When investing in a new washing machine, there's a lot more at play than how well it cleans. First, you'll consider the type of machine you want — a traditional top loader, a top loader without an agitator, or a front loader. Budget, of course, is another concern (a full-size machine can cost anywhere from $400 to over $1,700). And which special cleaning features might be super-helpful to you? Here's how to approach the appliance aisle armed with a clear point of view.
If you have a small laundry room (or just a laundry corner): Full-sized washers can be 24 to 30-plus inches wide (and some machines sport bulky, contoured fronts that add to the width), so start by grabbing your tape measure. Jot down the dimensions of your space, but also check that the washer will fit through the hallways and doorways on the way into the room. And consider other limiting factors, such as a washer door that will bang into the wall every time you open it. If you're faced with a super-narrow space, a front loader that stacks with the dryer may be your best bet.
If your laundry room isn't in the basement: First, make sure the floor is properly reinforced for the weight of the machines. You may want a quieter model with features that reduce vibration and noise during the spin cycle so it's not disruptive to your daily life. And think about splurging for a "fashion" color, since it's likely your machine may be seen by guests more often than if it were hidden downstairs.
If you have a ton of wash to do: The tub dimensions are most important, and can range from about 2.45 cubic feet up to 5.6 cubic feet. You'll find the largest capacity on a front loader or in a top loader without the central agitator. And consider bells and whistles like programmable settings (so older kids can help do their laundry with ease) or a pedestal that will save your back from endless stooping.
If you don't want to spend a lot: A small budget doesn't necessarily mean a sacrifice in performance, but you'll likely get fewer fancy features. And don't be swayed by trendy colors: You'll save $100 to $200 if you opt for a white model. Traditional no-frill top loaders are the cheapest, but they use more energy to run. Use the Energy Guide estimates to factor in your energy costs over the 10-to-15-year life of the machine.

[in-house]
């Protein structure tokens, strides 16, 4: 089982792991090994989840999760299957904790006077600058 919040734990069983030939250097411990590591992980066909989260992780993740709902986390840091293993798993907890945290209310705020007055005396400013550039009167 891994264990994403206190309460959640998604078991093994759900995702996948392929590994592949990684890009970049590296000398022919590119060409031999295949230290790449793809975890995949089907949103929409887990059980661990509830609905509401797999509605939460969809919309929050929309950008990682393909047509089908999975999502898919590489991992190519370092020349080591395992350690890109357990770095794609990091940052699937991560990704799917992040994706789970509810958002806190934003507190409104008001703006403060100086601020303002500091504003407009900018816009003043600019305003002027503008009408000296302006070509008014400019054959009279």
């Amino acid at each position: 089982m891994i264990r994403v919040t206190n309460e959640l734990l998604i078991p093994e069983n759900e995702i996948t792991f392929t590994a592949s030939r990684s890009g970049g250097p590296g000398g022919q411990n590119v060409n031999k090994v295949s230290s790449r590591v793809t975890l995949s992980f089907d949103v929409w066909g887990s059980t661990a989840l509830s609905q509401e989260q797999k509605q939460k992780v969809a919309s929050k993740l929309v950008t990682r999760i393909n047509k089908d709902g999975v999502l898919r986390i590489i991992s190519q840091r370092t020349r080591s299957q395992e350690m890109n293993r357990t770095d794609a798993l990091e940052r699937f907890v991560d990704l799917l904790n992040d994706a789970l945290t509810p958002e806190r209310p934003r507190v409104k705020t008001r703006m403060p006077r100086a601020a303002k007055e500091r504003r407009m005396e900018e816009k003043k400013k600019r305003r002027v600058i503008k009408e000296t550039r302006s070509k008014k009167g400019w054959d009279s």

If you want to conserve water and electricity: Front loaders use way less water than traditional top loaders, which have to fill up entirely for the wash and rinse cycles. Opt for an Energy Star model, which reduces electricity and water use by 20% and 35%, respectively, over non-rated models. And check out those Energy Guide labels as a basis for comparison from model to model. However, remember that your actual costs will vary, based on your usage and the utility costs in your area.
If you're always fighting tough stains: In our tests, front loaders provided better cleaning results than top loaders. Look for a machine with a special stain-remover or presoaking cycles, or one with a steam feature. A "cool" temperature setting that mixes in a bit of hot water with the cold will help powdered detergent dissolve completely for better stain removal.
If you're particular about clothing care: You'll prefer a front-loader or a top-loader without the agitator, which can cause clothing to tangle and is harder on fabric. Some higher-end models have nifty special cycles designed to clean specific materials, from denim to towels to comforters to hand-washables, and more. Also look for custom features like steam for better stain removal, adjustable spin speeds to reduce tangling, and sanitizing cycles to kill germs.
Sources: Carolyn Forte, director of the Home Appliances and Cleaning Products lab at the Good Houskeeping Research Institute; Craig Webber, VP of Merchandising at Lowe's.